In Downtown Los Angeles you can take a ride on the world’s shortest railway.
In San Pedro you can visit a 17-ton bell that’s a symbol of the lasting friendship between the United States and South Korea.
It’s not an abbey and it’s nowhere near Encino, but Highland Park’s Abbey San Encino has a storied history in both the local artists movement and in the Los Angeles music scene.
Hidden behind a non-descript storefront in Downtown Los Angeles, you’ll find a series wondrous handmade tile murals from the kiln of a Southern California tile-making master.
An elegantly styled Gothic bridge, named for William Shakespeare, spans a dry stream bed in the Franklin Hills.
An enterprising resident of the small Los Angeles neighborhood of Hermon built a retaining wall using concrete, bricks, bricks, rocks, wagon wheels, and a variety of automobile parts.
For nearly a century, a vicious battle has raged on the streets of Downtown Los Angeles — two opposing factions make the bold claim as the rightful originator of the French Dip Sandwich. And it’s a feud that doesn’t look to be settled in the next 100 years.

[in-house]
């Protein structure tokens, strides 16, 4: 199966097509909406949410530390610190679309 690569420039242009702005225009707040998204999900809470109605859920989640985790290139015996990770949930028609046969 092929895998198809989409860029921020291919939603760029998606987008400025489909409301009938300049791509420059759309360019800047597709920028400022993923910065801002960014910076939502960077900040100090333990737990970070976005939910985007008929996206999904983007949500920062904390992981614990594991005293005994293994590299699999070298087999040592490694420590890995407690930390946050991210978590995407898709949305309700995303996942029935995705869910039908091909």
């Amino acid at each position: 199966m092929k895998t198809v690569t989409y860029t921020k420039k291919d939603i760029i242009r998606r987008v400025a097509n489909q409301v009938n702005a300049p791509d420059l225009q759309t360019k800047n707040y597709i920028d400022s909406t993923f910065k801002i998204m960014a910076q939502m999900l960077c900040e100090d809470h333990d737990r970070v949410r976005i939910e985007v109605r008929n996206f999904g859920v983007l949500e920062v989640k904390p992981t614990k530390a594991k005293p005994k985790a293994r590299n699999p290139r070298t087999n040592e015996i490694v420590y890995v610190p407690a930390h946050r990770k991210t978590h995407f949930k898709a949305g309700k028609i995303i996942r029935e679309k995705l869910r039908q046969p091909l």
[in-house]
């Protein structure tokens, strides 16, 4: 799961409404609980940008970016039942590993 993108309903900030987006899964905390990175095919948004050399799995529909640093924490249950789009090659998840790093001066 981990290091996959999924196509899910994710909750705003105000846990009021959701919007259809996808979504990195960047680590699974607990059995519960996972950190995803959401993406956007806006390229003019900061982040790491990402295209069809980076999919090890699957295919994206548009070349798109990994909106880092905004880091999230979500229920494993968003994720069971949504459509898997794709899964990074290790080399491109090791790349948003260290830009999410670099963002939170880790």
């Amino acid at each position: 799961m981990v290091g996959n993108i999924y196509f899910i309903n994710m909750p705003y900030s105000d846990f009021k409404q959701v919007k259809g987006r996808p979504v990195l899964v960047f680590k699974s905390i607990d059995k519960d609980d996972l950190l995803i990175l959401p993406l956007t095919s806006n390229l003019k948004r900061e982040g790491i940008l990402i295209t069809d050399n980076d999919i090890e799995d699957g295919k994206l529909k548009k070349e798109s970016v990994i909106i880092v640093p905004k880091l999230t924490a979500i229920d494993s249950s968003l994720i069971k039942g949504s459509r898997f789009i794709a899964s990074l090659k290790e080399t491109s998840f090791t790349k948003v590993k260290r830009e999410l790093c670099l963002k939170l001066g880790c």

High above Los Angeles from its perch overlooking the Arroyo Seco in Mount Washington, the Southwest Museum has the distinction of being the first museum in Los Angeles.
Eight historic buildings from the Victorian heyday of Los Angeles are preserved at the Heritage Square Museum, located along the banks of the Arroyo Seco in Montecito Heights.
In the days of a more walkable Los Angeles, jewelry stores would install free-standing clocks on the sidewalks outside their storefronts. These towering time-keeping devices served as both a public service and a means of advertising the adjoining store. Today, only three of these historic sidewalk clocks remain in Los Angeles.